Imagine a cave full of gold and treasure. At first, easy to plunder. Each load heavy, but rich with loot. Then, after some time, each load becomes lighter and lighter, and poorer in value. Ultimately, one must scour the cave on hands and knees searching for any and all loose coins, or even flakes, that can be used to sustain oneself for just one more day.

Liberty is a demand. Tyranny is submission..

 

Tyranny, sustains itself on gold and blood.

LawsofPhysics's picture

Bingo, and the laws of Nature and physics really don't give a shit either way.

TeethVillage88s's picture

"2) High Share of Part-Time Workers Explain Weak Wage Growth by Kathleen Madigan via WSJ"

- Of Course we would not expect 'her' to say the whole deck is being stacked against the US Middle Class and their kids and their Grandkids, nor to confess that the 'Gaming' of the Federal Govt by Lobbyists, the Money Trust, Transnationals, and the old Wealthy Families have lead to an era of debt from which we can not recover, nor can our Federal Government Survive for much longer.

- We wouldn't expect her to say Banks and Corporations are Convinced that the USA is not the best place to Expand or Invest in today's Global Markets

Clesthenes's picture

“Liberty is a demand.”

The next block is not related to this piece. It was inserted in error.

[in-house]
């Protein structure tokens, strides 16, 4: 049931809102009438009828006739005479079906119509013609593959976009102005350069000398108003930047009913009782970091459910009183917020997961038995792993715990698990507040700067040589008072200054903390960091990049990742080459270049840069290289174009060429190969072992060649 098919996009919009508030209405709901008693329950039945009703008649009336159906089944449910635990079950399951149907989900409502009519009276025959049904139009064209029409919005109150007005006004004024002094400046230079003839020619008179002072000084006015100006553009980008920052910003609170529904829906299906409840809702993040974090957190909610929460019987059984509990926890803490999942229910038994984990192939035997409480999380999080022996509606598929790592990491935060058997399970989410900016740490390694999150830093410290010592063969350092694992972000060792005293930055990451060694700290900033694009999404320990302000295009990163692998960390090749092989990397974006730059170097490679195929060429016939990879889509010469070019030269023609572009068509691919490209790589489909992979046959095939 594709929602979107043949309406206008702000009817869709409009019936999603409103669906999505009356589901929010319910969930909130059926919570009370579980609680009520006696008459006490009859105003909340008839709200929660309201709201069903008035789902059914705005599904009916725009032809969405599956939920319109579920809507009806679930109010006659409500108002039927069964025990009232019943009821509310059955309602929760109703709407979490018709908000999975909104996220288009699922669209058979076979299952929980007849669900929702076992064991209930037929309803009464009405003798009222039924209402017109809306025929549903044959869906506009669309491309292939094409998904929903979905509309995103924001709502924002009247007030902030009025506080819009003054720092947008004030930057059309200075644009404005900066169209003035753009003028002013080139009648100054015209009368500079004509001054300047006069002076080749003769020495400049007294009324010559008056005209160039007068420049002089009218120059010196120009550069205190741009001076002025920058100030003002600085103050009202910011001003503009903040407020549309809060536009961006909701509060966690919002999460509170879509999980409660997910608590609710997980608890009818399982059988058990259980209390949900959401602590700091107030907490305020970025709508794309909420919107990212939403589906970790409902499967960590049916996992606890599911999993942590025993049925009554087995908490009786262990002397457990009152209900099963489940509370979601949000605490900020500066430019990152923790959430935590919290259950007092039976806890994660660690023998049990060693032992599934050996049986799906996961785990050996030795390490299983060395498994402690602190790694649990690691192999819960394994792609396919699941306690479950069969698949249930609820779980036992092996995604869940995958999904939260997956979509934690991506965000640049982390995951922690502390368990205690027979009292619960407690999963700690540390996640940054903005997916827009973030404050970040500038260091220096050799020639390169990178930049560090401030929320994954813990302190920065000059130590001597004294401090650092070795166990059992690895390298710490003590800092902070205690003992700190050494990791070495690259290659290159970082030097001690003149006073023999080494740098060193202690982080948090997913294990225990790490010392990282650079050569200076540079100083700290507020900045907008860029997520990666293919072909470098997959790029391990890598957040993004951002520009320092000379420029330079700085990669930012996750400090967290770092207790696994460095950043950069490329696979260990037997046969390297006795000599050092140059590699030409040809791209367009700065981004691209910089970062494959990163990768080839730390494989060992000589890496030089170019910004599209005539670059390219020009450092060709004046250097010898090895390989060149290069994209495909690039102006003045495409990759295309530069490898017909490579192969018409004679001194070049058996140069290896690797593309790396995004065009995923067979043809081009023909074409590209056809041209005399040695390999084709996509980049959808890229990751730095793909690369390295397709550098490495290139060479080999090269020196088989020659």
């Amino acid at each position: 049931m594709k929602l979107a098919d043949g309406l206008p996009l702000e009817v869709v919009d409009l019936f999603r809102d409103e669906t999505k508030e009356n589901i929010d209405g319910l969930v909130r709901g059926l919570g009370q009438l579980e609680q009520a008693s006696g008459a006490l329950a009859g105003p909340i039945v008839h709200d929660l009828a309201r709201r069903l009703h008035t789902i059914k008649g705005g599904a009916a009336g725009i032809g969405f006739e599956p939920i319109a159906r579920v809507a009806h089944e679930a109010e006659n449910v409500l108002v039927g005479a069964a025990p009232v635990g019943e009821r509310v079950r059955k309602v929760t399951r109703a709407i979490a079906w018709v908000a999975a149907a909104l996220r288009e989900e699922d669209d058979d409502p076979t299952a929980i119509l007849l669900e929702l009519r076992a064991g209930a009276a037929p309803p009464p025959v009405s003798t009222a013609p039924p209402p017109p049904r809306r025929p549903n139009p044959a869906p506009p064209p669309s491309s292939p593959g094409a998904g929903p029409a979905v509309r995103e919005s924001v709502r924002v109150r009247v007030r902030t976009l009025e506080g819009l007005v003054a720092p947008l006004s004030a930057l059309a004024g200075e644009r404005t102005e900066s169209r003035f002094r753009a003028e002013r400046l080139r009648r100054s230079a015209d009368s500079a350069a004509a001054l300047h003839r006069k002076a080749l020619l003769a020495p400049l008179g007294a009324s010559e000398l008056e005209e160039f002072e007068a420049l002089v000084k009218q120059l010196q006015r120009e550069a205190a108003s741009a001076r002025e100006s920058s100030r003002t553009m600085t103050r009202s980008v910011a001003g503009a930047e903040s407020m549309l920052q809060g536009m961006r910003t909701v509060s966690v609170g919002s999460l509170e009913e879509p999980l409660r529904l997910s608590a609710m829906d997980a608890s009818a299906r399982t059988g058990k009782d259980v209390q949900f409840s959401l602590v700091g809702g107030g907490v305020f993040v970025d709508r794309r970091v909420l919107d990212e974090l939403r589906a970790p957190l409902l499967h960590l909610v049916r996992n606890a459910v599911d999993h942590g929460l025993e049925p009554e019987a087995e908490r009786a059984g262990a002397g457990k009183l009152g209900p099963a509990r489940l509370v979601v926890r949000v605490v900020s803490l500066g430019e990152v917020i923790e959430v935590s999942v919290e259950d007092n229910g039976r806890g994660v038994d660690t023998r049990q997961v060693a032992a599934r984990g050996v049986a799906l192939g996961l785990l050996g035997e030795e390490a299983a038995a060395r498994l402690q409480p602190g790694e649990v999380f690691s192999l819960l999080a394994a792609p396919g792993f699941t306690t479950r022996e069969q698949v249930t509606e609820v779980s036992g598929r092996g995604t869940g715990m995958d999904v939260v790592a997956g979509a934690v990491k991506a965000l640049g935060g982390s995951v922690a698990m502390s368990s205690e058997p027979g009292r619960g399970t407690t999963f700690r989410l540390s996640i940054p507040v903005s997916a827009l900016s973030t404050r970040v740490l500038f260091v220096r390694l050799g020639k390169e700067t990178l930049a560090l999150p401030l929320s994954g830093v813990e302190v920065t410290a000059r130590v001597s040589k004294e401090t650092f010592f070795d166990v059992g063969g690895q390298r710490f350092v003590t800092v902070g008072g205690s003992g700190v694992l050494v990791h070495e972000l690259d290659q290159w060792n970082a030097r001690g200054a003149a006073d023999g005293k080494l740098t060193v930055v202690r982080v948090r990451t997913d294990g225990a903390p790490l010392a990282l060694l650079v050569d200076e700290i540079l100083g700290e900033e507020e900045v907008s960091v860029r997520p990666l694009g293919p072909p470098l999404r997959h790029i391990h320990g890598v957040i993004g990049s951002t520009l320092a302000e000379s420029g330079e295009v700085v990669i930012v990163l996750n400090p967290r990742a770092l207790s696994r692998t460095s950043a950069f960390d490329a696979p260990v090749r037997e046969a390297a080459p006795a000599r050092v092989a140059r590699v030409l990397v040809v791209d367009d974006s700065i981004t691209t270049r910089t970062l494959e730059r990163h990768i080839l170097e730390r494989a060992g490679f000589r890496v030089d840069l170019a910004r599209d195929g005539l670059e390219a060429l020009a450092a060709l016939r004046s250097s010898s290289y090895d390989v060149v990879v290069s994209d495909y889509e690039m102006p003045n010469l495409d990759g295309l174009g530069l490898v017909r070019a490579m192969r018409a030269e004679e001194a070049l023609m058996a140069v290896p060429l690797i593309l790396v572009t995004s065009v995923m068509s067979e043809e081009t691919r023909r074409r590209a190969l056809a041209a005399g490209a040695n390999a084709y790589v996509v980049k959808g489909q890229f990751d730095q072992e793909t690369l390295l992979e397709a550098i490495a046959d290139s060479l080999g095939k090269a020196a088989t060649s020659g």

So says “kchrisc”.

Is that all?

In civilized forums of redress, a complaint includes a list of grievances, followed by a request/demand for redress/restitution… preferably a historically-proven redress.

The Declaration of Independence is an example.  And, it seems, there’s hardly an American who knows it; at least, I have not seen any example of it.

GreatUncle's picture

Liberty is a tradeable commodity and the currency is blood, sweat and tears. It does not come from governments giving liberty the payment has to be earned by a population and normally is is through war and unrest.

To obtain a little bit of liberty somebody normally an elite loses a little bit of power and of the elite gets a little bit more chances are you as a serf lost it.

Once you figure that bit ask who wants and does not want liberty. (government if run by elites)

After that see how easy it can be taken away.(sheep bribed with nice trinkets gift it away)

Read this http://www.historylearningsite.co.uk/peasants_revolt.htm - very short read and now apply that to a modern society the same underlying mechanism applies.

What should the peasants do next time? Kill the fucking king...

Clesthenes's picture

What should they do?  They should learn lessons of the four Johns: Hampden, Pym, Elliot, and Locke – all good Englishmen.  And each one did his part in laying the foundation for the American Revolution.